Orlando Winfield Wilson
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Orlando Winfield Wilson
Orlando Winfield Wilson
Born(1900-05-15)May 15, 1900
DiedOctober 18, 1972(1972-10-18) (aged 72)
Occupation
  • Police superintendent
  • author
Years active1925-1967
EmployerChicago Police Department
TitleSuperintendent
(1960-1967)
Military career
AllegianceUnited States of America
Service/branchUnited States Army
Years of service1939-1947
RankSergeant
Battles/warsWorld War II

Orlando Winfield Wilson (May 15, 1900 - October 18, 1972), also known as O. W. Wilson, was an American police officer, later becoming a leader in policing. Wilson served as Superintendent of Police for the Chicago Police Department under the Richard J. Daley administration from 1960 until retiring in 1967. chief of police in Fullerton, California and Wichita, Kansas, and authored several books on policing.

Background

Early life and career

Wilson was born on May 15, 1900, in Veblen, South Dakota, and moved with his family to California.[1] In 1921, Wilson enrolled in the University of California, Berkeley, majoring in criminology and studying under August Vollmer. Wilson graduated in 1924, with a Bachelor of Arts degree.[2] While at Berkeley, he also worked as a police officer with the Berkeley Police Department; such education for a police officer was rare at the time.[3] During World War II, Wilson served as a Provost Marshal with the U.S. Army and retired from the service with the rank of full colonel in the military police. Wilson remained in Europe until 1947 as an advisor to local law enforcement.

Policing

In 1925, Wilson became chief of police of the Fullerton Police Department for two years.[2] He then spent two years as an investigator with the Pacific Finance Corporation.[4] In 1928, at age 28, he became chief of police of the Wichita Police Department, where he served until 1939.[2] In Wichita, he led reforms to reduce corruption. There he instituted professionalism in the department, requiring new hires to have a college education, and introduced innovations, such as the use police cars for patrol, mobile radios, and use of a mobile crime laboratory.[3] He believed that use of two-way radio allowed for better supervision of patrol officers, and therefore more efficient policing.[4] When the war ended, he remained in Europe until 1947, leading reorganization of police forces in Europe.[5]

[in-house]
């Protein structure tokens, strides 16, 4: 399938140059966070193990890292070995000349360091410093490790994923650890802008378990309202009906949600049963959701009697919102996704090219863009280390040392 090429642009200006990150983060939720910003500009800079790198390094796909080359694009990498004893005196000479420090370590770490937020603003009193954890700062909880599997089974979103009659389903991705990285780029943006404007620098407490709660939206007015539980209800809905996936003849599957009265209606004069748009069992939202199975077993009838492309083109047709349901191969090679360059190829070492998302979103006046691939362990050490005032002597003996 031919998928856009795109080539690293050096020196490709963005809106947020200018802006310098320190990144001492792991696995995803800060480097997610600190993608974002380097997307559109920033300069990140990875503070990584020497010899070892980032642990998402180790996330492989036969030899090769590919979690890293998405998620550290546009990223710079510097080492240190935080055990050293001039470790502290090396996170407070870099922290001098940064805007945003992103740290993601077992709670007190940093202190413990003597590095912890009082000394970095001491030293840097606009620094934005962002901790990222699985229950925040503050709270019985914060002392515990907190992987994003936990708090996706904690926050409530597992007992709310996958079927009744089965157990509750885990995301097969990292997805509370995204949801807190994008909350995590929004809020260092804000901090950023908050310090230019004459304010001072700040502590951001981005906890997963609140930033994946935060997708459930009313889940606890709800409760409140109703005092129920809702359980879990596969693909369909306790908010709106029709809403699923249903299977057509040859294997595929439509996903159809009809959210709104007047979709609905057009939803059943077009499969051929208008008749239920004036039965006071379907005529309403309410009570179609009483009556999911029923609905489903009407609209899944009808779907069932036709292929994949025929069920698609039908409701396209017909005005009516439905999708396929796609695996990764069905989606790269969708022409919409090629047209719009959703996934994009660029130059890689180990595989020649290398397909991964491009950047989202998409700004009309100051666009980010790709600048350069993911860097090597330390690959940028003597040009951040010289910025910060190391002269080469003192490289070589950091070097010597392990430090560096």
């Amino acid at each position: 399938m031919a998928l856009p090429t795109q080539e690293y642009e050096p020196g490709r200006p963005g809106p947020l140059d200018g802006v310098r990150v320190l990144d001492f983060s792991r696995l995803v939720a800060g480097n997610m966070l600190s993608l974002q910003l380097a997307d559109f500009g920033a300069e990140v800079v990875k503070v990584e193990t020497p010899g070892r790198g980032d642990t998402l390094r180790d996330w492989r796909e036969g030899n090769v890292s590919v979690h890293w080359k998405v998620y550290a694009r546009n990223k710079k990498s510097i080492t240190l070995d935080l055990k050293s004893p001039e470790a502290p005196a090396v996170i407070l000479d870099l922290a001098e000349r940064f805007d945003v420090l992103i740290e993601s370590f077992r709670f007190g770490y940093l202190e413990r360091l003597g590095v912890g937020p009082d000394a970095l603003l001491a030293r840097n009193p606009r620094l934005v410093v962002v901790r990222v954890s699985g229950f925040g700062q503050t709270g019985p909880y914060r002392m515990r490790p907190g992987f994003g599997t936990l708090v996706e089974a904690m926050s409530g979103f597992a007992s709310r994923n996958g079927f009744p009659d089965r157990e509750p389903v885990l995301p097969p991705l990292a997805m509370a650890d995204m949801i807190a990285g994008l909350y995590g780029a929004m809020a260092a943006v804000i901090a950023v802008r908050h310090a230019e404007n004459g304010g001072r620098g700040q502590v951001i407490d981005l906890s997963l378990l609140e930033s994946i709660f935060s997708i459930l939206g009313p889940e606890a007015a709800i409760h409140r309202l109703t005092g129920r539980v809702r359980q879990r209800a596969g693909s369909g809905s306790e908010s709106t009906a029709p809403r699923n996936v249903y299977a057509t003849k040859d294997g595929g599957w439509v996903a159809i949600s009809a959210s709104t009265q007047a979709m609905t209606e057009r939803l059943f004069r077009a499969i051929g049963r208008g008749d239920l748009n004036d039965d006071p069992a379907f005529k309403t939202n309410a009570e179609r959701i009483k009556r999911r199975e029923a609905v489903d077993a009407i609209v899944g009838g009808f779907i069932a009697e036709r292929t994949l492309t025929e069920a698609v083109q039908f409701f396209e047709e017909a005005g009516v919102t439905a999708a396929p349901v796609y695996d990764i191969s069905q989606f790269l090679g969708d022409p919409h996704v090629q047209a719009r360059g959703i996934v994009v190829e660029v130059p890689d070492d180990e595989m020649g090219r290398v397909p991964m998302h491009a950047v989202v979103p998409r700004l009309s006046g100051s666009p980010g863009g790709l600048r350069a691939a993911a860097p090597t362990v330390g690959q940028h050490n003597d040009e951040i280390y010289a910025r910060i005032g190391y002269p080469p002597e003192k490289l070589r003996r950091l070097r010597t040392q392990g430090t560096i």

Chicago

In 1960, Chicago mayor Richard J. Daley, in the wake of a major police scandal,[6] established a commission headed by Wilson to find a new police commissioner.[7] In the end, Daley decided to appoint Wilson himself, as Commissioner.[8] Beginning on March 2, 1960,[4] Wilson served the Superintendent of Police of the Chicago Police Department until 1967 when he retired. Reforms demanded at the outset by Wilson included establishment of a non-partisan police board to help govern the police force, a strict merit system for promotions within the department, an aggressive, nationwide recruiting drive for hiring new officers, and higher police salaries to attract professionally qualified officers.[8] For starters, Wilson moved the superintendent's office from City Hall to Police Headquarters and closed police districts and redrew their boundaries without regard to politics. Hiring standards were raised, graft curbed, and discipline tightened, with a new Police Board overseeing it. Wilson updated the communications system, adopted computers and improved record-keeping, bought new squad cars, and eliminated most foot patrols. Police boasted of quicker response times to citizen calls. Police morale, and the public image of the police, rose. Wilson also improved police relations with the black community. He recruited more African American officers, promoted black sergeants, and insisted on police restraint in racially charged conflicts.[9]